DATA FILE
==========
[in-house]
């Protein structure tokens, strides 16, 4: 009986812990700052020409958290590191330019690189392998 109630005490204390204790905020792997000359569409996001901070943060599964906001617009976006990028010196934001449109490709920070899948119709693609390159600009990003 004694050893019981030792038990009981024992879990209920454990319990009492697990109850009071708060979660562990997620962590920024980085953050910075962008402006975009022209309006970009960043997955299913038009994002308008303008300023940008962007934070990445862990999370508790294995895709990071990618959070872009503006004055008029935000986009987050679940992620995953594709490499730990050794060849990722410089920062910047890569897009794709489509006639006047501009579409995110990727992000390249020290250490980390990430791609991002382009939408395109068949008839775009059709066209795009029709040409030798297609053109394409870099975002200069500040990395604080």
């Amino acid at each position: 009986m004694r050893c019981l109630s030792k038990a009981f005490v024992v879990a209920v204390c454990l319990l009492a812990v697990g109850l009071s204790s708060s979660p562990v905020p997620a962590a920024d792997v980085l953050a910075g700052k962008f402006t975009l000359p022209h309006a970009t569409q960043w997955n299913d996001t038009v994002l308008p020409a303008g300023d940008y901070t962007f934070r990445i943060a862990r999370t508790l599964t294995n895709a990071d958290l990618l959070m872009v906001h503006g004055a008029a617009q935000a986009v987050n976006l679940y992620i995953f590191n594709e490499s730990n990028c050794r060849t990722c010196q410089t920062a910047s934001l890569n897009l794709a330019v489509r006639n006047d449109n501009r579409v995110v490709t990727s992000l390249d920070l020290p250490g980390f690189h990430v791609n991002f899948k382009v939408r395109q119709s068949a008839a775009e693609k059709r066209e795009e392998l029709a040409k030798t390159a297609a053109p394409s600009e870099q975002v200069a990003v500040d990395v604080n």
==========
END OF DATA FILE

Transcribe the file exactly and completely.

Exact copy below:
[in-house]
């Protein structure tokens, strides 16, 4: 009986812990700052020409958290590191330019690189392998 109630005490204390204790905020792997000359569409996001901070943060599964906001617009976006990028010196934001449109490709920070899948119709693609390159600009990003 004694050893019981030792038990009981024992879990209920454990319990009492697990109850009071708060979660562990997620962590920024980085953050910075962008402006975009022209309006970009960043997955299913038009994002308008303008300023940008962007934070990445862990999370508790294995895709990071990618959070872009503006004055008029935000986009987050679940992620995953594709490499730990050794060849990722410089920062910047890569897009794709489509006639006047501009579409995110990727992000390249020290250490980390990430791609991002382009939408395109068949008839775009059709066209795009029709040409030798297609053109394409870099975002200069500040990395604080």
């Amino acid at each position: 009986m004694r050893c019981l109630s030792k038990a009981f005490v024992v879990a209920v204390c454990l319990l009492a812990v697990g109850l009071s204790s708060s979660p562990v905020p997620a962590a920024d792997v980085l953050a910075g700052k962008f402006t975009l000359p022209h309006a970009t569409q960043w997955n299913d996001t038009v994002l308008p020409a303008g300023d940008y901070t962007f934070r990445i943060a862990r999370t508790l599964t294995n895709a990071d958290l990618l959070m872009v906001h503006g004055a008029a617009q935000a986009v987050n976006l679940y992620i995953f590191n594709e490499s730990n990028c050794r060849t990722c010196q410089t920062a910047s934001l890569n897009l794709a330019v489509r006639n006047d449109n501009r579409v995110v490709t990727s992000l390249d920070l020290p250490g980390f690189h990430v791609n991002f899948k382009v939408r395109q119709s068949a008839a775009e693609k059709r066209e795009e392998l029709a040409k030798t390159a297609a053109p394409s600009e870099q975002v200069a990003v500040d990395v604080n």